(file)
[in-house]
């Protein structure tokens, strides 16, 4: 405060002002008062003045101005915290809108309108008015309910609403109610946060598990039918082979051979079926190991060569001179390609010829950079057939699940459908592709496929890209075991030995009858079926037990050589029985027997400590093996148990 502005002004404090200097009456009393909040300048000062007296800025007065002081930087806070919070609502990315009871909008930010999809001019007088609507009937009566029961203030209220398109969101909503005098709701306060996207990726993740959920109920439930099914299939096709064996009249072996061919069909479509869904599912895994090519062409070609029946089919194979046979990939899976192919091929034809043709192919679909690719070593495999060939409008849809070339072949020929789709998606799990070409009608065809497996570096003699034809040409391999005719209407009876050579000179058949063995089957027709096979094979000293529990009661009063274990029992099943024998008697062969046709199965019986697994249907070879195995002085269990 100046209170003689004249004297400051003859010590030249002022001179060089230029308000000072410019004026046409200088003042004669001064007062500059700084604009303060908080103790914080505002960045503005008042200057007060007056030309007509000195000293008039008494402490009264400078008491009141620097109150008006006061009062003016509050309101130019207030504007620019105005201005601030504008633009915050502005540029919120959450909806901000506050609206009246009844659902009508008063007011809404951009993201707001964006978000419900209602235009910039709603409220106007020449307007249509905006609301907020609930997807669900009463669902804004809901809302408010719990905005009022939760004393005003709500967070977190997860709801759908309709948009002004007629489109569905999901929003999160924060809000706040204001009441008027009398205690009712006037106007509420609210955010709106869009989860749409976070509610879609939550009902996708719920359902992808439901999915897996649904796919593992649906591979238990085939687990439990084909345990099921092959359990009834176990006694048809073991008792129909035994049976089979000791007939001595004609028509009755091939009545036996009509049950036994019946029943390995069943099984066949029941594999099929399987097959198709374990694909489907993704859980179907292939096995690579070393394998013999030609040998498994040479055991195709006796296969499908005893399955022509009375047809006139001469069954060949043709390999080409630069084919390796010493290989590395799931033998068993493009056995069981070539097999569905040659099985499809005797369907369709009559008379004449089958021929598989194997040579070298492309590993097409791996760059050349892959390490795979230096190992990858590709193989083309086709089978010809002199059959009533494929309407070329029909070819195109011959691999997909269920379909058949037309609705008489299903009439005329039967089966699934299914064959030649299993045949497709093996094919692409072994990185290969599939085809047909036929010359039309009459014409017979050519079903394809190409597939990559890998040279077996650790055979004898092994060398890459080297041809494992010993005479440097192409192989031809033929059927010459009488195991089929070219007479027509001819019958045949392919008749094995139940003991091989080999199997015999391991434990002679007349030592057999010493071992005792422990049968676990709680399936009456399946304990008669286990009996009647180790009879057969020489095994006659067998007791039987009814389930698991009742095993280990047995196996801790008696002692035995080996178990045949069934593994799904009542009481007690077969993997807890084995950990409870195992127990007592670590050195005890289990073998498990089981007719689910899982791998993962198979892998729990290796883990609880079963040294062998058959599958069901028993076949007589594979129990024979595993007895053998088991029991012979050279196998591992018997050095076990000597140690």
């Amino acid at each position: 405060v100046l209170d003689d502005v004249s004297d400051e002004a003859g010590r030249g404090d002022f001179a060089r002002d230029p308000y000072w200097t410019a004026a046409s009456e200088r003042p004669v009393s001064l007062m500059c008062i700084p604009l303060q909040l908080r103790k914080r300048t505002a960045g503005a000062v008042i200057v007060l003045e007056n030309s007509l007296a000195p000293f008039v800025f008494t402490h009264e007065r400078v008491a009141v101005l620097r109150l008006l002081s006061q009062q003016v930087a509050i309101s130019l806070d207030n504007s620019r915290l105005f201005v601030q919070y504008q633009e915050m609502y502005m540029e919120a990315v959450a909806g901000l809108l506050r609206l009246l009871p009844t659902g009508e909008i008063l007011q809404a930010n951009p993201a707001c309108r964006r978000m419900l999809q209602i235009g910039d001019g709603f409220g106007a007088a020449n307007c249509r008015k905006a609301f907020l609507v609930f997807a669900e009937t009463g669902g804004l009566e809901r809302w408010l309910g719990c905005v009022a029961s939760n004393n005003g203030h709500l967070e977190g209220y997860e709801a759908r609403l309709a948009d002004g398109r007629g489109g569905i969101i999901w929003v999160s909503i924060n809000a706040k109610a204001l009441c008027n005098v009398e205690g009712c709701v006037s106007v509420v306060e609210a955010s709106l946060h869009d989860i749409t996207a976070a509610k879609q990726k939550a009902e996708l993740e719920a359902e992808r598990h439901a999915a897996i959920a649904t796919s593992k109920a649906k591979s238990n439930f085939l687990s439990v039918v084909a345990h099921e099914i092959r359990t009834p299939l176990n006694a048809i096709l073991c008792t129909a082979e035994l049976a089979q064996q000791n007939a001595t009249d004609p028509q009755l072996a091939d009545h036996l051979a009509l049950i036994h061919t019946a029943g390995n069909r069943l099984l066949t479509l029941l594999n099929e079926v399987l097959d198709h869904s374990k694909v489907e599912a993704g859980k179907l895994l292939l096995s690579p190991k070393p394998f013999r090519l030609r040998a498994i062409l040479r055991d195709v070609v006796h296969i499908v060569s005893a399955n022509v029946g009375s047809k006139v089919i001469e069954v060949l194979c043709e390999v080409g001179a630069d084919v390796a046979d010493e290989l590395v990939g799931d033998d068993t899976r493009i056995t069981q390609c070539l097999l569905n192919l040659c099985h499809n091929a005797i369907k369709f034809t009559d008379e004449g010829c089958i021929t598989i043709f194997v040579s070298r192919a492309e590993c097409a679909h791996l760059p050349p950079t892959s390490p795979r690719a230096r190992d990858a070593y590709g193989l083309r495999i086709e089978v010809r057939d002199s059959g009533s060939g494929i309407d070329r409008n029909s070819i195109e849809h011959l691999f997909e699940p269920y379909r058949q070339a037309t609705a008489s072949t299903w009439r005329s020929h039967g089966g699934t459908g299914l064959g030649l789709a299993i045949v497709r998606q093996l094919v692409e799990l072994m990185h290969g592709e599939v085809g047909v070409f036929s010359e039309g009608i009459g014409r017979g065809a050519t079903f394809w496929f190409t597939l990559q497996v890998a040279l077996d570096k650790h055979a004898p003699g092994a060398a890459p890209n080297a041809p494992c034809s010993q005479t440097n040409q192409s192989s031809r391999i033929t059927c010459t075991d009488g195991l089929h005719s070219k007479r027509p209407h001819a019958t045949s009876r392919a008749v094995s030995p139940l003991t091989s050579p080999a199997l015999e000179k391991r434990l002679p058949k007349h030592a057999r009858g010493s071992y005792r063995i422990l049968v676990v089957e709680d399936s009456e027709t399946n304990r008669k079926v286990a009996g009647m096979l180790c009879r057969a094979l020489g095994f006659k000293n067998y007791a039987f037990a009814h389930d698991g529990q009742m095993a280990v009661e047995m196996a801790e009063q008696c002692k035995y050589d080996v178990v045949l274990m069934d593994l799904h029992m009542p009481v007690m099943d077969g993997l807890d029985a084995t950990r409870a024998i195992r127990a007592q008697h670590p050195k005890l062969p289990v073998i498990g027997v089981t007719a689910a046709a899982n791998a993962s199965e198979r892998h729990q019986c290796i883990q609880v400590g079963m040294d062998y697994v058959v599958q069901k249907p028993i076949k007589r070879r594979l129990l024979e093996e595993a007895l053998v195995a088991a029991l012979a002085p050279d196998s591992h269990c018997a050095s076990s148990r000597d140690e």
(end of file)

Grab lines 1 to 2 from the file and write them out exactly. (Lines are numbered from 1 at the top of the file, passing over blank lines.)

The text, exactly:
[in-house]
């Protein structure tokens, strides 16, 4: 405060002002008062003045101005915290809108309108008015309910609403109610946060598990039918082979051979079926190991060569001179390609010829950079057939699940459908592709496929890209075991030995009858079926037990050589029985027997400590093996148990 502005002004404090200097009456009393909040300048000062007296800025007065002081930087806070919070609502990315009871909008930010999809001019007088609507009937009566029961203030209220398109969101909503005098709701306060996207990726993740959920109920439930099914299939096709064996009249072996061919069909479509869904599912895994090519062409070609029946089919194979046979990939899976192919091929034809043709192919679909690719070593495999060939409008849809070339072949020929789709998606799990070409009608065809497996570096003699034809040409391999005719209407009876050579000179058949063995089957027709096979094979000293529990009661009063274990029992099943024998008697062969046709199965019986697994249907070879195995002085269990 100046209170003689004249004297400051003859010590030249002022001179060089230029308000000072410019004026046409200088003042004669001064007062500059700084604009303060908080103790914080505002960045503005008042200057007060007056030309007509000195000293008039008494402490009264400078008491009141620097109150008006006061009062003016509050309101130019207030504007620019105005201005601030504008633009915050502005540029919120959450909806901000506050609206009246009844659902009508008063007011809404951009993201707001964006978000419900209602235009910039709603409220106007020449307007249509905006609301907020609930997807669900009463669902804004809901809302408010719990905005009022939760004393005003709500967070977190997860709801759908309709948009002004007629489109569905999901929003999160924060809000706040204001009441008027009398205690009712006037106007509420609210955010709106869009989860749409976070509610879609939550009902996708719920359902992808439901999915897996649904796919593992649906591979238990085939687990439990084909345990099921092959359990009834176990006694048809073991008792129909035994049976089979000791007939001595004609028509009755091939009545036996009509049950036994019946029943390995069943099984066949029941594999099929399987097959198709374990694909489907993704859980179907292939096995690579070393394998013999030609040998498994040479055991195709006796296969499908005893399955022509009375047809006139001469069954060949043709390999080409630069084919390796010493290989590395799931033998068993493009056995069981070539097999569905040659099985499809005797369907369709009559008379004449089958021929598989194997040579070298492309590993097409791996760059050349892959390490795979230096190992990858590709193989083309086709089978010809002199059959009533494929309407070329029909070819195109011959691999997909269920379909058949037309609705008489299903009439005329039967089966699934299914064959030649299993045949497709093996094919692409072994990185290969599939085809047909036929010359039309009459014409017979050519079903394809190409597939990559890998040279077996650790055979004898092994060398890459080297041809494992010993005479440097192409192989031809033929059927010459009488195991089929070219007479027509001819019958045949392919008749094995139940003991091989080999199997015999391991434990002679007349030592057999010493071992005792422990049968676990709680399936009456399946304990008669286990009996009647180790009879057969020489095994006659067998007791039987009814389930698991009742095993280990047995196996801790008696002692035995080996178990045949069934593994799904009542009481007690077969993997807890084995950990409870195992127990007592670590050195005890289990073998498990089981007719689910899982791998993962198979892998729990290796883990609880079963040294062998058959599958069901028993076949007589594979129990024979595993007895053998088991029991012979050279196998591992018997050095076990000597140690």